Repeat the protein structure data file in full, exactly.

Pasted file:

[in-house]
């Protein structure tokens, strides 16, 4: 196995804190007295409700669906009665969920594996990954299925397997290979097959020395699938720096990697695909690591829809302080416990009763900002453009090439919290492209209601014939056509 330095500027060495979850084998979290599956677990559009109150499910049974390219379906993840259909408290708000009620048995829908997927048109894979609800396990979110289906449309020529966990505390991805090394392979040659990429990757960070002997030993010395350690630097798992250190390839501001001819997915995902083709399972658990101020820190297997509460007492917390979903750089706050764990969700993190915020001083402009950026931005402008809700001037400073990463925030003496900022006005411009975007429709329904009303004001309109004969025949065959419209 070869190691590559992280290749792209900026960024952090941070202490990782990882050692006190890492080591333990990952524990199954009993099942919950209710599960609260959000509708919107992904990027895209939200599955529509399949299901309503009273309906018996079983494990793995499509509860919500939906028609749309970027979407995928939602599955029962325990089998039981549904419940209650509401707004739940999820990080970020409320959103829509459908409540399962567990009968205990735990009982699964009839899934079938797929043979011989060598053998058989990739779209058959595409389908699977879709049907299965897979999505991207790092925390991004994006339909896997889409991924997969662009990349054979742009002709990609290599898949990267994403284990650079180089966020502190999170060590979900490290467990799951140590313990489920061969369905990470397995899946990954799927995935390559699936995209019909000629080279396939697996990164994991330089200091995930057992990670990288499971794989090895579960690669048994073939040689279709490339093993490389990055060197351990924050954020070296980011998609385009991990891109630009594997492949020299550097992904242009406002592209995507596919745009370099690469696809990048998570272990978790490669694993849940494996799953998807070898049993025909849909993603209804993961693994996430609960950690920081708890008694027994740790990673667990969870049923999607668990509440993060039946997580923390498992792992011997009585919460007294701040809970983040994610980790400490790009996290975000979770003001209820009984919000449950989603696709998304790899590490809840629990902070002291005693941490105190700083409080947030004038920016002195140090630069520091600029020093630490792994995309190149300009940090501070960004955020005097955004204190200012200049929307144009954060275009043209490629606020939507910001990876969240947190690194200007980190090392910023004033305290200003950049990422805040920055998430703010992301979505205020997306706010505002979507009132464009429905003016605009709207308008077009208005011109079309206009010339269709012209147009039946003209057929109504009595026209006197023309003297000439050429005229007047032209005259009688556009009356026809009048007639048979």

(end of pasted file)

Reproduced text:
[in-house]
């Protein structure tokens, strides 16, 4: 196995804190007295409700669906009665969920594996990954299925397997290979097959020395699938720096990697695909690591829809302080416990009763900002453009090439919290492209209601014939056509 330095500027060495979850084998979290599956677990559009109150499910049974390219379906993840259909408290708000009620048995829908997927048109894979609800396990979110289906449309020529966990505390991805090394392979040659990429990757960070002997030993010395350690630097798992250190390839501001001819997915995902083709399972658990101020820190297997509460007492917390979903750089706050764990969700993190915020001083402009950026931005402008809700001037400073990463925030003496900022006005411009975007429709329904009303004001309109004969025949065959419209 070869190691590559992280290749792209900026960024952090941070202490990782990882050692006190890492080591333990990952524990199954009993099942919950209710599960609260959000509708919107992904990027895209939200599955529509399949299901309503009273309906018996079983494990793995499509509860919500939906028609749309970027979407995928939602599955029962325990089998039981549904419940209650509401707004739940999820990080970020409320959103829509459908409540399962567990009968205990735990009982699964009839899934079938797929043979011989060598053998058989990739779209058959595409389908699977879709049907299965897979999505991207790092925390991004994006339909896997889409991924997969662009990349054979742009002709990609290599898949990267994403284990650079180089966020502190999170060590979900490290467990799951140590313990489920061969369905990470397995899946990954799927995935390559699936995209019909000629080279396939697996990164994991330089200091995930057992990670990288499971794989090895579960690669048994073939040689279709490339093993490389990055060197351990924050954020070296980011998609385009991990891109630009594997492949020299550097992904242009406002592209995507596919745009370099690469696809990048998570272990978790490669694993849940494996799953998807070898049993025909849909993603209804993961693994996430609960950690920081708890008694027994740790990673667990969870049923999607668990509440993060039946997580923390498992792992011997009585919460007294701040809970983040994610980790400490790009996290975000979770003001209820009984919000449950989603696709998304790899590490809840629990902070002291005693941490105190700083409080947030004038920016002195140090630069520091600029020093630490792994995309190149300009940090501070960004955020005097955004204190200012200049929307144009954060275009043209490629606020939507910001990876969240947190690194200007980190090392910023004033305290200003950049990422805040920055998430703010992301979505205020997306706010505002979507009132464009429905003016605009709207308008077009208005011109079309206009010339269709012209147009039946003209057929109504009595026209006197023309003297000439050429005229007047032209005259009688556009009356026809009048007639048979």